11. Just a reminder of what navigation authorities aspire to – while CaRT are not entitled to refuse a licence application from anyone just because they have previously been the subject of enforcement – and from the information quoted here that is exactly what they have done - the Middle Level Bill sought exactly that. Somehow I could not persuade their Lordships that such was the effect of the relevant section of the Bill, but thankfully the Commissioners themselves saw the light, and graciously volunteered an essential amendment of their own to mitigate the effect of the noxious clause.
  12. I think the main point in this instance - which the NBTA should be arguing if they have not – is that CaRT ARE legally obligated, in the circumstances of the initial reason for revoking the licence, to refrain from unreasonably withholding consent to the movement or use of the vessel subject to such reasonable conditions as they may determine. From the information cited by Alan (if that is correct), instead of allowing use of the vessel subject to reasonable conditions relating to the safety issues, they abandoned that line and relied instead on a 3 year old injunction - subsequent to which, they had re-licensed the vessel (presumably because modifications to it had then permitted it to navigate through the pinch points which it had previously been unable to do). The validity of such reliance is effectively what the NBTA appear to be questioning. Does an injunction continue to operate regardless of later compliance with the statutory conditions as accepted by CaRT? If it does, then once such an Order has been obtained any vessel could be removed at whim regardless of compliance with licence conditions ever after.
  13. Where do you find such a “legal obligation” to refuse a licence? Section 17(3) states: “the Board MAY refuse a relevant consent in respect of any vessel unless—". If a legal obligation was intended, the word “SHALL” would have been used. Instead, refusal of a licence where a mandatory condition was not met, was to be at the Board’s discretion. The mandatory term imposing an obligation was used in various of the following sections, for example (appropriate to the safety issue initially claimed), s.11 – “( a ) The refusal or withdrawal by the Board of a relevant consent in respect of any vessel on the grounds that the vessel does not comply with the standards applicable to that vessel shall not preclude the movement or use of the vessel with the consent of the Board (which shall not be unreasonably withheld) and subject to such reasonable conditions (if any) as they may determine. ( b ) Without prejudice to the generality of paragraph (a) above, the Board shall not withhold their consent under this subsection to the movement or use of a vessel for the purpose of taking it to a place where it may be repaired or modified so as to comply with the standards applicable to it, or for the purpose of taking the vessel to be destroyed, unless such movement or use would give rise to the risk of obstruction or danger to navigation or to persons or property. ( c ) Nothing in this section shall affect the operation of section 7 (Control of unsafe vessels) of the Act of 1983.”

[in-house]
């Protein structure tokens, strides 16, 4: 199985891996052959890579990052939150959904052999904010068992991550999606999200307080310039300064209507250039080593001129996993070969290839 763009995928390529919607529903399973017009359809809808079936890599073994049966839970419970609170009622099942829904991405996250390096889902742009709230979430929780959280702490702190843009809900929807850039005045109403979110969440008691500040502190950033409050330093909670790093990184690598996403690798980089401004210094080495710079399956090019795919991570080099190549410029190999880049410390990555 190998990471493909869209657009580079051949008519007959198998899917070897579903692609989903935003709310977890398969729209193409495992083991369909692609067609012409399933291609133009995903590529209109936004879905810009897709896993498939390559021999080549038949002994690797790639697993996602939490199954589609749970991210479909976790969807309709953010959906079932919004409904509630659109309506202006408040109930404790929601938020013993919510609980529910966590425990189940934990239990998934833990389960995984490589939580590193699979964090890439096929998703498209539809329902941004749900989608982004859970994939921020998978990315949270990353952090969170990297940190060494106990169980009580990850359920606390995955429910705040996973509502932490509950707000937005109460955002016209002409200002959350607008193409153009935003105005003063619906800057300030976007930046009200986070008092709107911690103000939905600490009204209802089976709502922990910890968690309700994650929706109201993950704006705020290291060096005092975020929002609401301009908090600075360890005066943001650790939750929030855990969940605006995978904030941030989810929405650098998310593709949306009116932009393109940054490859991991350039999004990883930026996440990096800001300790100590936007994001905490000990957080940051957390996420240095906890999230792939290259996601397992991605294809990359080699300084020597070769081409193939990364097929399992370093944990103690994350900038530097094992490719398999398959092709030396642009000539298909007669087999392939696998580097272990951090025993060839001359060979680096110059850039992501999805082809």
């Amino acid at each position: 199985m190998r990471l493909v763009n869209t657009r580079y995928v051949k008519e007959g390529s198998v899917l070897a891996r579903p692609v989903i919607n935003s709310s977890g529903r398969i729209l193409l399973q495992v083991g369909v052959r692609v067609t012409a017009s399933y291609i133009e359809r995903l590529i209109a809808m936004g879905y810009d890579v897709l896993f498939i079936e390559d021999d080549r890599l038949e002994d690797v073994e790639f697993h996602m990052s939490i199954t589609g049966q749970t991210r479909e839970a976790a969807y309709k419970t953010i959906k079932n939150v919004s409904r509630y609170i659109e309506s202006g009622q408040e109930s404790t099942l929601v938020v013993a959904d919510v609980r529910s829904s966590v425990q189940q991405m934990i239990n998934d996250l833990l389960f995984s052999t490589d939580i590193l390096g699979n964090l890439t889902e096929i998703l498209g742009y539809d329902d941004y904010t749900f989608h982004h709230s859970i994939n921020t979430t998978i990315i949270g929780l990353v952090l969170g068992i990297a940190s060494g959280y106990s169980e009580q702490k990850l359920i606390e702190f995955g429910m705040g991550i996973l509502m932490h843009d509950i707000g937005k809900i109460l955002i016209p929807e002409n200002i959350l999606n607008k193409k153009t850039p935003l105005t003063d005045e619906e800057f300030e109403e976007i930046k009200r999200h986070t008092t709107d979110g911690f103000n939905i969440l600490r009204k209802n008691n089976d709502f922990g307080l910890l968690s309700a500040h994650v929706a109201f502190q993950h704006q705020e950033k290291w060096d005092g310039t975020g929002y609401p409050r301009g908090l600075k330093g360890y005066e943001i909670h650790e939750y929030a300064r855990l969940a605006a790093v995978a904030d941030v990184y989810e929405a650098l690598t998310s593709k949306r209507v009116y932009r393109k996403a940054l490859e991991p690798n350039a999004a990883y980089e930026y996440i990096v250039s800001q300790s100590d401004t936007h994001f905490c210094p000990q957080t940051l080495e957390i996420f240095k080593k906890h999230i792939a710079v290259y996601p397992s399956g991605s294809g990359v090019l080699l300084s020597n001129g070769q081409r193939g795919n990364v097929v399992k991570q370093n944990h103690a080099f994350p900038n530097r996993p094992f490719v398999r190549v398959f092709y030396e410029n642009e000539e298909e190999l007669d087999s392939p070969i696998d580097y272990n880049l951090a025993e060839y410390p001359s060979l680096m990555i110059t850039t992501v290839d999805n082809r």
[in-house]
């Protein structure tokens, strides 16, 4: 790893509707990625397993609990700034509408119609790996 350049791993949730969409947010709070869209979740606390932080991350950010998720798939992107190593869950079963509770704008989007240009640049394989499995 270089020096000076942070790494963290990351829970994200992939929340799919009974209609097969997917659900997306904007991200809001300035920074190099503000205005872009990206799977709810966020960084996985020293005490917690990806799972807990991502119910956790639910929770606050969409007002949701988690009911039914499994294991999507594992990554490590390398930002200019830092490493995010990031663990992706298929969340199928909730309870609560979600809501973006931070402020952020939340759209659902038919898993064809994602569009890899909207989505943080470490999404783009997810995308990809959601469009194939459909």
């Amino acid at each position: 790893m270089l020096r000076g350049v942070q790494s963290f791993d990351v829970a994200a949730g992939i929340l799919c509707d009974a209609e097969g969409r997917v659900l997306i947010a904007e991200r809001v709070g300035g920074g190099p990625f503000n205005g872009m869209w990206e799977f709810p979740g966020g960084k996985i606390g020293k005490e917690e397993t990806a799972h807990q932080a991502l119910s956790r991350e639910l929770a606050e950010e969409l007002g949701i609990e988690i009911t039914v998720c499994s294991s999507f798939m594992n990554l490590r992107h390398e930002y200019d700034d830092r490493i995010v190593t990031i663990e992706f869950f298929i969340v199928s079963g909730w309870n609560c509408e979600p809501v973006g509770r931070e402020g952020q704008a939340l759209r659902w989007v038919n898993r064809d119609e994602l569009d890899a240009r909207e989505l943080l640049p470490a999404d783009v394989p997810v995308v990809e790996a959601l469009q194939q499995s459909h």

14. Obviously not a good thing for the survey; it suggests that the more people know about CaRT the less happy about them they are.
  15. It was hardly BW’s brief to close down the inland waterways, although such an impression is understandable, because they spent the first 6 years of their existence passing one Act after another dedicated to doing just that, piecemeal, until the Transport Act 1968 drew a line under how far they could go with the process. The purpose of the then BW’s management was, of course, dictated by commercial considerations more than distaste, despite the government intent to preserve the waterways from market forces, through nationalisation. The tragedy of the 1968 Act was that while imposing an enforceable obligation on BW to maintain the waterways to minimum standards, there was a ‘get-out’ clause that effectively allowed them to plead impoverishment as an excuse for any failures to meet those obligations. For so long as the waterways were in government hands, that get-out clause was not especially significant, because government were obliged to supply the necessary funds (although their absurd system of apportioning funds led to considerable budgeting difficulties for BW). Now that control has been privatised, following the promise of the old guard to become self-sustaining, the plea of impecuniosity has become an all too real bar to practical enforcement. Unless something can be done about transforming the current CaRT ethos in top management, conservation and preservation (let alone improvement) must remain largely in the realms of hope.